This is meant to be a quick overview and may not represent all features and limitations of the accounts offered.

Marcus by Goldman Sachs Bank

Benefits

  • 2.25% APY
  • No monthly maintenance fees
  • No minimum deposit
  • No minimum balance
  • These savings accounts are FDIC insured

Limitations

  • No checking account or ATM network
  • No physical branches
  • Limited deposit options. Mail or link to an external account

Ally

Benefits

  • 2.20% APY
  • No monthly maintenance fees
  • No minimum balance
  • 24/7 customer care
  • These savings accounts are FDIC insured

Limitations

  • No cash deposits
  • No physical branches.
  • 6 transactions limit per statement cycle
  • Ally charges $10 for every outbound transfer after the sixth one

CIT Bank

Benefits

  • 2.45% APY
  • No monthly maintenance fees
  • These savings accounts are FDIC insured
  • 8am – 9pm customer care
  • These savings accounts are FDIC insured

Limitations

  • $100 minimum opening deposit
  • $25,000 minimum balance or monthly deposits of $100 or more
  • No physical branches
  • No checking accounts

VIO Bank

Benefits

  • 2.41% APY
  • No monthly maintenance fees
  • Fund via ACH
  • These savings accounts are FDIC insured

Limitations

  • $100 minimum opening deposit
  • $2,000 limit for outgoing ACH
  • No physical branches
  • ACHs take between two to five business days to post

American Express National Bank

Benefits

  • 2.10% APY
  • No monthly maintenance fees
  • No minimum balance
  • 24/7 customer care
  • These savings accounts are FDIC insured

Limitations

  • No checking account option
  • Checks need to be mailed in to be deposited
  • No mobile apps
  • No ATM – Reimburses $5 per month for out-of-network ATMs

Synchrony

Benefits

  • 2.25% APY
  • No minimum balance
  • ATM card
  • Reimburses $5 per month for out-of-network ATMs
  • These savings accounts are FDIC insured

Limitations

  • No checking accounts
  • No branches

Barclays

Benefits

  • 2.20% APY
  • No minimum balance
  • Most banks charge $30 or more for overdraft fees, but Barclays has only a $5 insufficient funds fee, charged if an online transfer would overdraw your account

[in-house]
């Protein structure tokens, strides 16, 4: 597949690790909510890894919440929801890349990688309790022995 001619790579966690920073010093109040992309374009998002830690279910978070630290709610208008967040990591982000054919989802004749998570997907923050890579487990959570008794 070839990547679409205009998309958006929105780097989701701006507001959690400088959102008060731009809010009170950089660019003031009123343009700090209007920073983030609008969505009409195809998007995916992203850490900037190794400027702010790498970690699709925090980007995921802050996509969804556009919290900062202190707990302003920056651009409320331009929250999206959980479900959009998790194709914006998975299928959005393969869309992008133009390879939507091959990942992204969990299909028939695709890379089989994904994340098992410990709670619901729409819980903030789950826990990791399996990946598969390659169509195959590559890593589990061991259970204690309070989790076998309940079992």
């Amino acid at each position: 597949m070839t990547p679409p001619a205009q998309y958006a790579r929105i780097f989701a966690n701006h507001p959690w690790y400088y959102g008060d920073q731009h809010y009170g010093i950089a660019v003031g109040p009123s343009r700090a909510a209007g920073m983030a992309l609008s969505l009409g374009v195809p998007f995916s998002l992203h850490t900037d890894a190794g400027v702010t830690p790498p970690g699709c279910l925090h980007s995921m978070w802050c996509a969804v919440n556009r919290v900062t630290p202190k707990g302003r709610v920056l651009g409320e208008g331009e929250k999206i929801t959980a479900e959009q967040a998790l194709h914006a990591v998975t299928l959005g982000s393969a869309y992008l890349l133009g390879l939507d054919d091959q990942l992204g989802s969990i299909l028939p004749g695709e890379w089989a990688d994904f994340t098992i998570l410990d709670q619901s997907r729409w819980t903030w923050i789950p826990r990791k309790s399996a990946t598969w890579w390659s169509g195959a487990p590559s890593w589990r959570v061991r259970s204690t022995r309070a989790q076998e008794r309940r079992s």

• These savings accounts are FDIC insured

Limitations

  • No ATM
  • No Checking Account
  • No cash deposits or withdrawals from ATM

HSBC Direct

Benefits

  • 2.22% APY
  • No minimum deposit
  • No monthly fee
  • These savings accounts are FDIC insured

Limitations

  • Initial deposit into Direct Savings must be new money

Citizens Access

Benefits

  • 2.35% APY
  • No monthly fee
  • These savings accounts are FDIC insured

Limitations

  • Initial deposit into Direct Savings must be new money
  • $5,000 minimum balance amount
  • No checking account
  • No mobile app

As you can see, there are a wide range of offerings from a wide range of banks.

If you already have a checking account with a bank, ask them if they offer any special deals, features, or rates to current customers for savings accounts.

If you are shopping around for a savings account, make sure you are using the most recent rate offerings.

Banks offer deals and promotions all the time and interest rates are always changing.

Remember, it's not just your investments that should be earning income – it's your savings, too.

Comments on Best High Interest Savings Accounts

  1. Oh my. It’s so hard to read this post. We keep getting mail from Citi about it and the rate definitely beats our local bank. However, we have a roof project coming up soon, I don’t want to put in the effort for the switch, etc. I also want to research more about how local banks help small-town economies and possibly write my own post.

    I think if I ran some numbers and saw the contrast of easy money pouring in it would be hard not to though… Thanks for conflicting me today:)

    1. Susan Lassiter-Lyons says:

      Ha! Sorry about that, Savvy! I feel you. I’m a big fan of community banks but I’m a bigger fan of income. So… I’ll join you in that conflict.